Friendship. I love my female friends dearly, yet I can’t imagine my life without those boys and men who have spent hours with me, sometimes having fun, sometimes lending an ear and often times giving me advice. As a kid, my neighbor Scotty was the most reliable person to call upon when I needed someone to play outside and get muddy with me. In high school, my friend Steve taught me how to drive a stick-shift. In college, I spent many nights in the math-science lab, coding till the wee hours and surrounded by males and empty pizza boxes. They played text based online Dungeons and Dragons (this was the nineties after all, Al Gore had just invented the internet) while I told them all about the boy problems in my life. Their advice on how to woo the male species was priceless. As a young woman, men mentored me at work, showing me how to be a leader myself, as well as how to play softball (the beer league is a serious thing you know). Today if I need help, I know I can call upon my friend Jeffrey, who will come lift a tree off my goat barn, or show me how to light the pilot on the heater, while my husband is out of town. And I love talking with my Facebook friend John, a man who I don’t think I’ve ever met in person, but who grew up in my home town. His insights have inspired many of the articles I’ve written for my blog and Medium.
A world without the camaraderie of men is no world for me.
Great Choral Productions. What? Stay with me. A world without men is one where all the best SATB (soprano, alto, tenor and bass) choral pieces are rendered useless. I can’t imagine the loss of bass, baritone and tenor. Yes, sopranos sound like angels and there’d be no jazz without the sultry second alto, but honestly ladies, when the men join in, the song deepens and their voices fill the room with masculine power and beauty. They complement our higher chords and when we all hit the notes in our various octaves, the troubled world seems to grow dim and heaven draws just a bit closer.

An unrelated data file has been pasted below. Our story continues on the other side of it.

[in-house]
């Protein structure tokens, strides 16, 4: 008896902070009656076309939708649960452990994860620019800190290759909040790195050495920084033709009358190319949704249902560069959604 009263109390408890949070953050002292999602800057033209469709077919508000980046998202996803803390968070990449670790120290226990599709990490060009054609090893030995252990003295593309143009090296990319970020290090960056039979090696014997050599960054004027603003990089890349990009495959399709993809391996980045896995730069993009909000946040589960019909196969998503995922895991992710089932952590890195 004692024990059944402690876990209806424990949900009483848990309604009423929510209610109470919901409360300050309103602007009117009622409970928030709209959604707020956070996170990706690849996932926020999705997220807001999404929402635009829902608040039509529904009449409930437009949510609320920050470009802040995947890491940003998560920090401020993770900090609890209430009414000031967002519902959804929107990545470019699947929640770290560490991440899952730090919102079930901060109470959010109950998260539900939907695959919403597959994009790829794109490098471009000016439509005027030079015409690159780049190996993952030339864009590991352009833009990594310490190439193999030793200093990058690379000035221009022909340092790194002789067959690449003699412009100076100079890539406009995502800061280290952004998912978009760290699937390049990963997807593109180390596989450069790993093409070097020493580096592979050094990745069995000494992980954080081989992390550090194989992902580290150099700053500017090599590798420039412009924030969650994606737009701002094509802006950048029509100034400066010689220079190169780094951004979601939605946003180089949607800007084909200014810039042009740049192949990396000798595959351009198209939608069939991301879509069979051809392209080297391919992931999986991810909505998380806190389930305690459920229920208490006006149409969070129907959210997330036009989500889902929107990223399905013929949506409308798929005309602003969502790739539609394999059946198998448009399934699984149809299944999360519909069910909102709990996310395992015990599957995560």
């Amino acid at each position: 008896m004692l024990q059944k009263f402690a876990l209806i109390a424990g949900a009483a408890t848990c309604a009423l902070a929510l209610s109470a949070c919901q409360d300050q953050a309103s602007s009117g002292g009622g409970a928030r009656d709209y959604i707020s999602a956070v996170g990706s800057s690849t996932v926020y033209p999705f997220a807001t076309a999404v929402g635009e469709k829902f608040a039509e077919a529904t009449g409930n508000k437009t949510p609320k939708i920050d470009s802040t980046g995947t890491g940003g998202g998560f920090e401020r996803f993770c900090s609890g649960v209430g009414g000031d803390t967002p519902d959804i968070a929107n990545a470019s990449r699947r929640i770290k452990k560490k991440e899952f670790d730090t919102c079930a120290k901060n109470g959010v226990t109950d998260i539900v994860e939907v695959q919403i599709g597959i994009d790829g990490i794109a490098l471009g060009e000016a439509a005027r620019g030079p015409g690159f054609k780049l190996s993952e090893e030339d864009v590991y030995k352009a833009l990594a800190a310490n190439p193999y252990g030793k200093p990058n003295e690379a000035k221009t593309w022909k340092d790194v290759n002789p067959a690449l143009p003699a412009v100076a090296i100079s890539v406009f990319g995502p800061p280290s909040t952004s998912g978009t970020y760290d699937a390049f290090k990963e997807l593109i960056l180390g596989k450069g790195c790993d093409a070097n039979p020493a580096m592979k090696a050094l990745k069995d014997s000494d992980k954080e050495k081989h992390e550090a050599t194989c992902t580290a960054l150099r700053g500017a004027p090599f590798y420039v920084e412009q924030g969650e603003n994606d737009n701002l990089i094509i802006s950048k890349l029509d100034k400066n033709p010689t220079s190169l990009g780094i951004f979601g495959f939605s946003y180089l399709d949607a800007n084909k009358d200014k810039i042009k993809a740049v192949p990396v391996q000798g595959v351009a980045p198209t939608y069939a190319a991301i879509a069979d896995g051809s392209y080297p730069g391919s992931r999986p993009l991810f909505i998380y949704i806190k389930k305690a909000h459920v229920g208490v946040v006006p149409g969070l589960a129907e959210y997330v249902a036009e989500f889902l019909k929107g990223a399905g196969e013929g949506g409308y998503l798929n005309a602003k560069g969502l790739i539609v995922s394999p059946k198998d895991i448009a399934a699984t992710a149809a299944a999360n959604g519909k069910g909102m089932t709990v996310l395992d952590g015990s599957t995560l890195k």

A world without a man’s song is no world for me.
Why would I write this piece? Because the internet is filled with masculine critiques and while dominance, violence and hate crime (which is the essence of rape) must be faced and fought, I don’t want us to lose what’s best about humanity in this world. For this reason, those of us who love men need to share our stories as well. Heartbreak is not uniquely female, men share these experiences with us. A world where only one sex dominates is not a healthy one, we see this right now, do we not? Industrial civilization has been built almost exclusively by men, which is why correction is needed. But in our attempt to bring the feminine voice into the culture let us make sure to balance our caution with arms outstretched in partnership, for the issues we need to solve at this turning point in time require all of us together, side-by-side.
Besides, I really don’t want to inherit the Earth without the men in my life. From my father, husband and sons to my friends, students and colleagues, men are some of the best people I know. So let’s not be hasty and ship them all to Mars, okay?